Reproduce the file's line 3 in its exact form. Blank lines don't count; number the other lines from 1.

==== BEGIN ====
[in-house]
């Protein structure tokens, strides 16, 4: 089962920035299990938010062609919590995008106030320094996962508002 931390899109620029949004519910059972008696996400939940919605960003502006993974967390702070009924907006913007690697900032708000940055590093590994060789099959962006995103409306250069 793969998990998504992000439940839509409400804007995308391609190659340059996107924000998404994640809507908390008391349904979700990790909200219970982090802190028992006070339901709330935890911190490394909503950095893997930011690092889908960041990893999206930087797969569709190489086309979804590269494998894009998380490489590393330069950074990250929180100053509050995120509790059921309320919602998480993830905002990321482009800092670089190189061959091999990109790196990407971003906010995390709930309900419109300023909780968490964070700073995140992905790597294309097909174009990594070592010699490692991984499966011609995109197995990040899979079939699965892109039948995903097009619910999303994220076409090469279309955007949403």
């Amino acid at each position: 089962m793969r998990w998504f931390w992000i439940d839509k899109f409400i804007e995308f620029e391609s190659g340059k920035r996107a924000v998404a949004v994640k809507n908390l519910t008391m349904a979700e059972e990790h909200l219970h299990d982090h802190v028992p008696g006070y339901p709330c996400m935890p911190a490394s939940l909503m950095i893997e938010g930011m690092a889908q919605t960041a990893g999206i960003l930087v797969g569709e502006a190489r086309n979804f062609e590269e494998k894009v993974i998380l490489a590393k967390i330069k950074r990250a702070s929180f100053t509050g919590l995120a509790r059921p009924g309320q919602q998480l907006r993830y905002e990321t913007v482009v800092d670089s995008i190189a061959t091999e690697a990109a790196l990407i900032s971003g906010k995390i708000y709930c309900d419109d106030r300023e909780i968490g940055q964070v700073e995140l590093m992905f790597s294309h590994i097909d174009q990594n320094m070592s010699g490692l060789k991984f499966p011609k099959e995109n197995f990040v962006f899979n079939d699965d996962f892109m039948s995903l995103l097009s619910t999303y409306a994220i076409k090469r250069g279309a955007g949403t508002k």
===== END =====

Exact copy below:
């Amino acid at each position: 089962m793969r998990w998504f931390w992000i439940d839509k899109f409400i804007e995308f620029e391609s190659g340059k920035r996107a924000v998404a949004v994640k809507n908390l519910t008391m349904a979700e059972e990790h909200l219970h299990d982090h802190v028992p008696g006070y339901p709330c996400m935890p911190a490394s939940l909503m950095i893997e938010g930011m690092a889908q919605t960041a990893g999206i960003l930087v797969g569709e502006a190489r086309n979804f062609e590269e494998k894009v993974i998380l490489a590393k967390i330069k950074r990250a702070s929180f100053t509050g919590l995120a509790r059921p009924g309320q919602q998480l907006r993830y905002e990321t913007v482009v800092d670089s995008i190189a061959t091999e690697a990109a790196l990407i900032s971003g906010k995390i708000y709930c309900d419109d106030r300023e909780i968490g940055q964070v700073e995140l590093m992905f790597s294309h590994i097909d174009q990594n320094m070592s010699g490692l060789k991984f499966p011609k099959e995109n197995f990040v962006f899979n079939d699965d996962f892109m039948s995903l995103l097009s619910t999303y409306a994220i076409k090469r250069g279309a955007g949403t508002k």